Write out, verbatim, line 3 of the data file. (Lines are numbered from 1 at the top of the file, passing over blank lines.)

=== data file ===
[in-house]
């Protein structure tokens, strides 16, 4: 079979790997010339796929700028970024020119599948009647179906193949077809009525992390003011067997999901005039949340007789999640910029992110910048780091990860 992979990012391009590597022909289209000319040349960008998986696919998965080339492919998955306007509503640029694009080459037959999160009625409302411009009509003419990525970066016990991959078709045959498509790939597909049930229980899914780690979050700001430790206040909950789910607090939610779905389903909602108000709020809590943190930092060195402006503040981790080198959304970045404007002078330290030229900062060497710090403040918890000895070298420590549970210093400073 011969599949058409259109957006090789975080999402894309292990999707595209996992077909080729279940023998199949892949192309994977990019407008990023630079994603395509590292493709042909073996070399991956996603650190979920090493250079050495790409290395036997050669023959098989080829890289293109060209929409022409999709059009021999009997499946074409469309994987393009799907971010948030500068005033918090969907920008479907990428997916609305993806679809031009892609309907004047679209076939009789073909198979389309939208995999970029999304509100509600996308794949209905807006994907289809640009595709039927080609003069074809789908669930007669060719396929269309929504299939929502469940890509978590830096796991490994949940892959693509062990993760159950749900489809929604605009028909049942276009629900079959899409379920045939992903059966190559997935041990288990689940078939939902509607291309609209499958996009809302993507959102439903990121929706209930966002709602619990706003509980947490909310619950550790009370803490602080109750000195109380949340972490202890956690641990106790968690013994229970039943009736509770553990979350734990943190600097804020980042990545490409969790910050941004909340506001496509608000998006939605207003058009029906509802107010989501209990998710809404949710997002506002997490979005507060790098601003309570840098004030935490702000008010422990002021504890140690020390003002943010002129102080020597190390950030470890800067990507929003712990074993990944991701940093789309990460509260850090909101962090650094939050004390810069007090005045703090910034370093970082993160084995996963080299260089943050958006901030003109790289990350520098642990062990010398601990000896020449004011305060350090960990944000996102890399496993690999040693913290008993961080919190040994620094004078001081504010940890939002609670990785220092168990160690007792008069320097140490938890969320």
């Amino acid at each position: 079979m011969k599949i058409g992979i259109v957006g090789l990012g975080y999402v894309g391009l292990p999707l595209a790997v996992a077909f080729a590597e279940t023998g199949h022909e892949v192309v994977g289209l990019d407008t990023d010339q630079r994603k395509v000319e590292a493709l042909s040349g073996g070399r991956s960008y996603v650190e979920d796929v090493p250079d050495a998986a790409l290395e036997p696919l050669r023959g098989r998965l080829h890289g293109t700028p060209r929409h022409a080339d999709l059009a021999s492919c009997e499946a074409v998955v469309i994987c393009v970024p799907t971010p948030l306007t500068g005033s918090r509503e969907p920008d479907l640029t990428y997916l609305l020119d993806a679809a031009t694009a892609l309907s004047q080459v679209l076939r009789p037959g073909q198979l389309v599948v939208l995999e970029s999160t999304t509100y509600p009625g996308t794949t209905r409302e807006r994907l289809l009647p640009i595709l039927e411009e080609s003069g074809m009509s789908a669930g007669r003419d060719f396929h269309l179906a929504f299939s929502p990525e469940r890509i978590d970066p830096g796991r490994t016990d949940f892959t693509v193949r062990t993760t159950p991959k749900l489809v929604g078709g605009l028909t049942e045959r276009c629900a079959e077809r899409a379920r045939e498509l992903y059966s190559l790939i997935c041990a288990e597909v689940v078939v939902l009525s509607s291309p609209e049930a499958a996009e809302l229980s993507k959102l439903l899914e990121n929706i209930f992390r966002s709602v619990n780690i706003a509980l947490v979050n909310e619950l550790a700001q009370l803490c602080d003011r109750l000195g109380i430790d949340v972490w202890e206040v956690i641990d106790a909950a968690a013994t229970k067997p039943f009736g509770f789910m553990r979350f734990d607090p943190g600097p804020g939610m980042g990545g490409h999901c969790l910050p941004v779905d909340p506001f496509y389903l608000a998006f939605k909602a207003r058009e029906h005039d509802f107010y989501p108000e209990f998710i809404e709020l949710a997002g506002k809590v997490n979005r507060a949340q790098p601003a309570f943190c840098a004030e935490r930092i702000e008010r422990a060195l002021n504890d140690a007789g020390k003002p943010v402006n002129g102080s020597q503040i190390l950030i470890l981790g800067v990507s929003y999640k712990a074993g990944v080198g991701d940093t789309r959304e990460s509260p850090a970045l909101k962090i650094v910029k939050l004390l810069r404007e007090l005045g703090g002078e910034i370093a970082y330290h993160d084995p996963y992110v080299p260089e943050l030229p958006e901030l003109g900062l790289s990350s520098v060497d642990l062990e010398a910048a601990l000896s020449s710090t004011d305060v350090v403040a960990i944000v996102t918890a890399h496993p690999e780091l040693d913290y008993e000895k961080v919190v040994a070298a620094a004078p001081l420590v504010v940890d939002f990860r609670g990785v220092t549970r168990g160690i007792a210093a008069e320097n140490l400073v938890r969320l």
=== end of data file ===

């Amino acid at each position: 079979m011969k599949i058409g992979i259109v957006g090789l990012g975080y999402v894309g391009l292990p999707l595209a790997v996992a077909f080729a590597e279940t023998g199949h022909e892949v192309v994977g289209l990019d407008t990023d010339q630079r994603k395509v000319e590292a493709l042909s040349g073996g070399r991956s960008y996603v650190e979920d796929v090493p250079d050495a998986a790409l290395e036997p696919l050669r023959g098989r998965l080829h890289g293109t700028p060209r929409h022409a080339d999709l059009a021999s492919c009997e499946a074409v998955v469309i994987c393009v970024p799907t971010p948030l306007t500068g005033s918090r509503e969907p920008d479907l640029t990428y997916l609305l020119d993806a679809a031009t694009a892609l309907s004047q080459v679209l076939r009789p037959g073909q198979l389309v599948v939208l995999e970029s999160t999304t509100y509600p009625g996308t794949t209905r409302e807006r994907l289809l009647p640009i595709l039927e411009e080609s003069g074809m009509s789908a669930g007669r003419d060719f396929h269309l179906a929504f299939s929502p990525e469940r890509i978590d970066p830096g796991r490994t016990d949940f892959t693509v193949r062990t993760t159950p991959k749900l489809v929604g078709g605009l028909t049942e045959r276009c629900a079959e077809r899409a379920r045939e498509l992903y059966s190559l790939i997935c041990a288990e597909v689940v078939v939902l009525s509607s291309p609209e049930a499958a996009e809302l229980s993507k959102l439903l899914e990121n929706i209930f992390r966002s709602v619990n780690i706003a509980l947490v979050n909310e619950l550790a700001q009370l803490c602080d003011r109750l000195g109380i430790d949340v972490w202890e206040v956690i641990d106790a909950a968690a013994t229970k067997p039943f009736g509770f789910m553990r979350f734990d607090p943190g600097p804020g939610m980042g990545g490409h999901c969790l910050p941004v779905d909340p506001f496509y389903l608000a998006f939605k909602a207003r058009e029906h005039d509802f107010y989501p108000e209990f998710i809404e709020l949710a997002g506002k809590v997490n979005r507060a949340q790098p601003a309570f943190c840098a004030e935490r930092i702000e008010r422990a060195l002021n504890d140690a007789g020390k003002p943010v402006n002129g102080s020597q503040i190390l950030i470890l981790g800067v990507s929003y999640k712990a074993g990944v080198g991701d940093t789309r959304e990460s509260p850090a970045l909101k962090i650094v910029k939050l004390l810069r404007e007090l005045g703090g002078e910034i370093a970082y330290h993160d084995p996963y992110v080299p260089e943050l030229p958006e901030l003109g900062l790289s990350s520098v060497d642990l062990e010398a910048a601990l000896s020449s710090t004011d305060v350090v403040a960990i944000v996102t918890a890399h496993p690999e780091l040693d913290y008993e000895k961080v919190v040994a070298a620094a004078p001081l420590v504010v940890d939002f990860r609670g990785v220092t549970r168990g160690i007792a210093a008069e320097n140490l400073v938890r969320l």